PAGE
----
Florida defeated Vanderbilt, 31-17, on Saturday. We'll look back at the game in at multiple parts: The Rapid Recap, our first look before a second viewing, comes first.
So Vanderbilt turned out to be a trap game that Florida won. Gee, that's weird.
How Florida Won
Jeff Driskel's 70-yard touchdown run. Driskel burst through a hole on a keeper and kept going to paydirt to put the Gators up 31-17 with three minutes to go, sealing the victory in the Music City.
Jeff Driskel's running. It's sort of unfair to compare Driskel after six games (well, 5.75 games) as a full-time starter to Tim Tebow, but this much appears to be true: Driskel is a faster, more dangerous runner, and far more capable of big, back-breaking runs like the 70-yard sprint that finished off the Commodores. Driskel's 37-yarder was almost as impressive, coming on a beautiful fake on a zone read out of the pistol, but the stat everyone's going to remember is 177 rushing yards, a new high for a Florida quarterback that eclipses what Tebow compiled against Ole Miss in 2007, a game that saw Tebow run the ball a staggering 27 times. Last night, Driskel had just 11 carries.
Florida's special teams play. The blocked field goal was huge, preserving a four-point lead at a moment when the Gators looked like they were going to need every point, and the only big play of Earl Okine's Florida career to this point. The fake punt was the sweetest fake the Gators have run since Urban Meyer left, an immaculate play design (essentially a zone read/jet sweep combo from a punt formation) wedded to excellent execution (Trey Burton held the ball just long enough, and the line zone blocked enough to give Solomon Patton room to run). The two-point conversion ultimately proved a little fruitless, because Florida scored a few more times after that, but it's an indication that there are tricks in the Gators' bag. But Andre Debose's 60-yard kick return, the one that basically guaranteed Florida would get points on a drive that came with the Gators up 21-14, was the most important special teams play of all, considering context, and proved that Debose still has some of the ability that has made him a threat to score whenever he touches the ball. I'd love for that return to be the turning point on his season, or his Florida career, but I'm not holding my breath.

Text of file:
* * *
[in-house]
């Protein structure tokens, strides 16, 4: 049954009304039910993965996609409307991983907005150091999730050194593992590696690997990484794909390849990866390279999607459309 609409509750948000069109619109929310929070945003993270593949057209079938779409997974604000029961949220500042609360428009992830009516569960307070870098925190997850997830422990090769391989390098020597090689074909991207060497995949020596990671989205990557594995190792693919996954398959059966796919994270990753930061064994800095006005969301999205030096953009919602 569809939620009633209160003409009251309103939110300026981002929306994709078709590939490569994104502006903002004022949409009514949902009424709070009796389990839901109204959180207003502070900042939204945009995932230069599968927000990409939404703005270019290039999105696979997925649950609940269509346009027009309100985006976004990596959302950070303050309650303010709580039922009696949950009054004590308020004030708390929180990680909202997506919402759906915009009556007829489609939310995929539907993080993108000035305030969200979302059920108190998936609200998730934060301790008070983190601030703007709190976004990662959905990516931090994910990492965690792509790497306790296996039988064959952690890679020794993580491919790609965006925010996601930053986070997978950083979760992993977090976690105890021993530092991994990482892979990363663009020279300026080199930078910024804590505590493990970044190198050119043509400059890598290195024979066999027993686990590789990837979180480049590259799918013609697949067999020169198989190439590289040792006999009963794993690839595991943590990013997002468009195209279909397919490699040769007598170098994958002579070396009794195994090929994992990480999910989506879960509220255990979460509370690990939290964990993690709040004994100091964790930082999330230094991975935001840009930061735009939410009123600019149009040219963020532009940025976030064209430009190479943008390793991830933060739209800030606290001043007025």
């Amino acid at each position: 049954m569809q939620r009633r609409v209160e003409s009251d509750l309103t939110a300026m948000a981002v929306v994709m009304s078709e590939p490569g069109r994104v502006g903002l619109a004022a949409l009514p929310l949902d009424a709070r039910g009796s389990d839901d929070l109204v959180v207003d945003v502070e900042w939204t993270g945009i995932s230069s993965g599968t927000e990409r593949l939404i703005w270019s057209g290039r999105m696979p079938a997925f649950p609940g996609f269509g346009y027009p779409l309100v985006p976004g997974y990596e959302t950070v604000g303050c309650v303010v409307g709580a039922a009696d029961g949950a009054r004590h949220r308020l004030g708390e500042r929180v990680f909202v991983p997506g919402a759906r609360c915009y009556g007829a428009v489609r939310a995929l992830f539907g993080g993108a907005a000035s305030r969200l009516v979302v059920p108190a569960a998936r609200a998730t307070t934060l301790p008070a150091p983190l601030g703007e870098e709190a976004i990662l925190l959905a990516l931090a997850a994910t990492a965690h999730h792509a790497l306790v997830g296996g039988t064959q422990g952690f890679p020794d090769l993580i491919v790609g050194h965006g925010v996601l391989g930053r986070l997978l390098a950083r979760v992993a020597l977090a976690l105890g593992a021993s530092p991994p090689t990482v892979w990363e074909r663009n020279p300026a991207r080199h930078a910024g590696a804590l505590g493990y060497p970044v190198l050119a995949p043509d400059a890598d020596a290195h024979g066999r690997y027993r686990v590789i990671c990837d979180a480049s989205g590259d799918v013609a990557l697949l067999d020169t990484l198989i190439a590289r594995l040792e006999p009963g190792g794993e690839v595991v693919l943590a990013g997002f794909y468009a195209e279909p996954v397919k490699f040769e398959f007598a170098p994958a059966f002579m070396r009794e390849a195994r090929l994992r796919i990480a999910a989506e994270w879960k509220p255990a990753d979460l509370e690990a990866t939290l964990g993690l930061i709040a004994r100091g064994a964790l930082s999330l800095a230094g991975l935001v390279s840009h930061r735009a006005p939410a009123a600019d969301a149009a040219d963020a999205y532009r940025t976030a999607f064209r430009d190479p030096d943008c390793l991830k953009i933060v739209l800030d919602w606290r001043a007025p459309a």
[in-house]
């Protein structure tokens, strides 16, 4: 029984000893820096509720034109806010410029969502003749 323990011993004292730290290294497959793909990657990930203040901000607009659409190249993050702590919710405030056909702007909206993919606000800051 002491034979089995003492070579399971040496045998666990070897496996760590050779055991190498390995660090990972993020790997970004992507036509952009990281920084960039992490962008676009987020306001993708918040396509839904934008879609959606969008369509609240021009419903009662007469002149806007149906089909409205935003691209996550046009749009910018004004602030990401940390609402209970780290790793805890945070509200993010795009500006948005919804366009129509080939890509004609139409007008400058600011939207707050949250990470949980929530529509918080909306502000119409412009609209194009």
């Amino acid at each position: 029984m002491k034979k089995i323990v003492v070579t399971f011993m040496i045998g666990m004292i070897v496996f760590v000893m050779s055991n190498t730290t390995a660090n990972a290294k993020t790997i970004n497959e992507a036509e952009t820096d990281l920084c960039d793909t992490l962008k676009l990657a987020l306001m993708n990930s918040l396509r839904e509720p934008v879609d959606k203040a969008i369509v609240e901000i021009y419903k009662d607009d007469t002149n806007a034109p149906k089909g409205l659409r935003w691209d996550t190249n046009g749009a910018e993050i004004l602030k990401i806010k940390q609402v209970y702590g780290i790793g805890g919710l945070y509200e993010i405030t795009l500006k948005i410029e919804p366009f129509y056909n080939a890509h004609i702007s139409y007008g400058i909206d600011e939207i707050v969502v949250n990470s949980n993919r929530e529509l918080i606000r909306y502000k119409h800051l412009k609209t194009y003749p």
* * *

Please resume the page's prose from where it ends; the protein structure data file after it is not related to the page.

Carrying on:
Solomon Patton. He's the second-quickest and second-fastest receiver Florida has, but Patton has one catch, the 17-yard toe-tapper from Driskel's scramble drill throw against Tennessee, on the season. Instead of being utilized in the passing game, like receivers usually want to be, or being deployed as a returner, which would have made sense given his 24.0 yards-per-kick return and 28-yard punt return in his only try in 2011, Patton has played a new position: Sweeper. He gets just a few carries per game (11 total this season, no more than three in any contest), and his task is to fly across the face of the defense and try to find the corner. He's very good at it, and the 54-yard run tonight was his best play of the year. Praise should go to Brent Pease for finding this place for him, but Patton's an example of selfless fulfillment of a relatively thankless role.
"Man Down, Man Up." I roll my eyes at "man up" in general (I'll spare y'all the sociological mumbo-jumbo about why), but Florida's ability to sustain injuries and keep on keeping on was tested again on Saturday, and the Gators passed it. James Wilson didn't make the trip (with an "eye injury" that I'm skeptical about; what "eye injury" prevents a player from flying?), Dominique Easley didn't dress, Jelani Jenkins didn't start, and Jonotthan Harrison (elbow), Jordan Reed (eye), and Xavier Nixon (who knows, really) all left the game with injuries, though Reed would later return. Six of 22 starters missing, and three on the offensive line, and Florida still stuck to its gameplan and won. The Gators' depth isn't where Will Muschamp wants it to be (it should be substantially improved next year, and could get scary from there on out), but he has a much, much deeper team than he did in 2011, and not just because there has been less attrition this year.